The regulation of intracellular pH (pHi) in the opossum kidney (OK) cell line was studied in vitro using the pH-sensitive excitation ratio of 2',7'-bis(2-carboxyethyl)-5(6)-carboxyfluorescein. Recovery from an NH4Cl acid load disclosed a Na-dependent component blocked by amiloride and a smaller Na-independent component. The Na-independent recovery rate was proportional to the H+ gradient from cell to buffer and was zero in the absence of an electrochemical gradient. The Na-independent recovery was not affected by N-ethylmaleimide, dicyclohexylcarbodiimide, HCO3, phloretin, or ZnCl2 but was accelerated in depolarized cells and by membrane-fluidizing drugs and was inhibited by glutaraldehyde. The apparent cellular buffering capacity changed in proportion to this H+ conductance. Consistent with an electrogenic H+ leak, steady-state cell pH alkalinized with depolarization and acidified with hyperpolarization. Removal of buffer Na+ produced a profound acidification, as did amiloride. In 0-Na+ buffers, extremely large cell-to-buffer H+ gradients were present and proportional to buffer pH. 4-Acetamido-4'-isothiocyanostilbene-2,2'-disulfonic acid and 4,4'-diisothiocyanostilbene-2,2'-disulfonic acid had no effect on steady-state pHi. Measurements of intracellular buffering capacity were derived from the change of cell pH induced by withdrawing NH4Cl. This buffering capacity was increased threefold in Na-free buffers, whereas the value measured by direct titration of cell lysate was the same or less than that of control cells. The NH4Cl-derived buffering capacity varied in direct proportion to the magnitude of the H+ leak. Drugs that changed H+ permeability produced the apparent changes of the measured buffering capacity within a few minutes. We conclude that, in HCO3-free buffer, the OK cell uses two membrane acid-base transport pathways: a Na-H antiporter active at physiological pH and a substantial passive H+ conductance. The results also reveal that the NH4Cl-derived buffering capacity is subject to artifacts, possibly due to a finite leak of ionic NH4+.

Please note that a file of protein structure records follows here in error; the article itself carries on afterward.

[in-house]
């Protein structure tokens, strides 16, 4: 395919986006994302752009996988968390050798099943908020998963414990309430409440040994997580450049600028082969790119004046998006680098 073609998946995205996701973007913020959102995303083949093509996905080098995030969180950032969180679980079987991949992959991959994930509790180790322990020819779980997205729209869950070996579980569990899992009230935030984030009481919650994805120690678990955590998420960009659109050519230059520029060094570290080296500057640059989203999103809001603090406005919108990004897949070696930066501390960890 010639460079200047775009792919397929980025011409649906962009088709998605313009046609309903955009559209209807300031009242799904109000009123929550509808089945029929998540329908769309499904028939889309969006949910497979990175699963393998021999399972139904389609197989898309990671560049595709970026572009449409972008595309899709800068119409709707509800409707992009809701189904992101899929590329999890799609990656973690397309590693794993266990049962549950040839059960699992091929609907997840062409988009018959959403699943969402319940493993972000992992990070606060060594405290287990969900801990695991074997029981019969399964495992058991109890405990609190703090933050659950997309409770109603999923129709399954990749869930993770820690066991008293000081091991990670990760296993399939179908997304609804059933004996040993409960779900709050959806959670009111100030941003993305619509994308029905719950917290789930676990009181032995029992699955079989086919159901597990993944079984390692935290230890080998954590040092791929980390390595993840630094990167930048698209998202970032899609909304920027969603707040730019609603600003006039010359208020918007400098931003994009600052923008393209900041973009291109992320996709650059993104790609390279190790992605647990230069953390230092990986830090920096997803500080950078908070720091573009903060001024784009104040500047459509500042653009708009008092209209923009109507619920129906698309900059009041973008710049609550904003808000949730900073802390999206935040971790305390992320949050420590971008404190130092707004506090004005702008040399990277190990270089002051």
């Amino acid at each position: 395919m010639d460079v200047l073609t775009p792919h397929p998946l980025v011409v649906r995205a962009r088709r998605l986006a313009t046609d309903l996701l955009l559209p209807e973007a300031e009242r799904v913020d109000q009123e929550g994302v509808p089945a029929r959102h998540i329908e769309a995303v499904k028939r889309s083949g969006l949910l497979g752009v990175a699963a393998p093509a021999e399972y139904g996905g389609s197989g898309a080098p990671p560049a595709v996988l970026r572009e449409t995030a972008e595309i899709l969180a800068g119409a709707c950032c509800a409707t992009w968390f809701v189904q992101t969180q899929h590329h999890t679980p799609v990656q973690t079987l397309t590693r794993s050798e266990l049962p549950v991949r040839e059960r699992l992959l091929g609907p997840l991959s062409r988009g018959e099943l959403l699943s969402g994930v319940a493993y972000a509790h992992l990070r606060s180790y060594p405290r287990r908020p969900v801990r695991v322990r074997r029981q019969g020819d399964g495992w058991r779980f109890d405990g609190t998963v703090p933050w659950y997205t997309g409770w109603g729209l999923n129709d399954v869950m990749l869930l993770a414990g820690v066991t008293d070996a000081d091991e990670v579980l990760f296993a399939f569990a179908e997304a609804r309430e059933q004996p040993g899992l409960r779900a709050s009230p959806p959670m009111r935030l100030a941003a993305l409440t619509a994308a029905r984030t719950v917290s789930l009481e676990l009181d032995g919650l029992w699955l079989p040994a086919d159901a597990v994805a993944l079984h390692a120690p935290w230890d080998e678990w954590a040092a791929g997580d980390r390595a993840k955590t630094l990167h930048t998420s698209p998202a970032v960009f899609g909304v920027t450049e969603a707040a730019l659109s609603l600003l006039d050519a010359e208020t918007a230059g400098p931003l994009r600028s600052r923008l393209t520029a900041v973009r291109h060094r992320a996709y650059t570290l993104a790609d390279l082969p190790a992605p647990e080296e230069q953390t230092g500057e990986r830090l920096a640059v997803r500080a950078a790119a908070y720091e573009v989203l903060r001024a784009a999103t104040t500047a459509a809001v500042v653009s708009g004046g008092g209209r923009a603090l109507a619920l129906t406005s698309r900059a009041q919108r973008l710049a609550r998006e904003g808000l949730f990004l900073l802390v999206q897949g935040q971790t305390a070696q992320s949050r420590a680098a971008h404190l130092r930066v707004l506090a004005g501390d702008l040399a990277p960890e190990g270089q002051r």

- Copyright © 1991 the American Physiological Society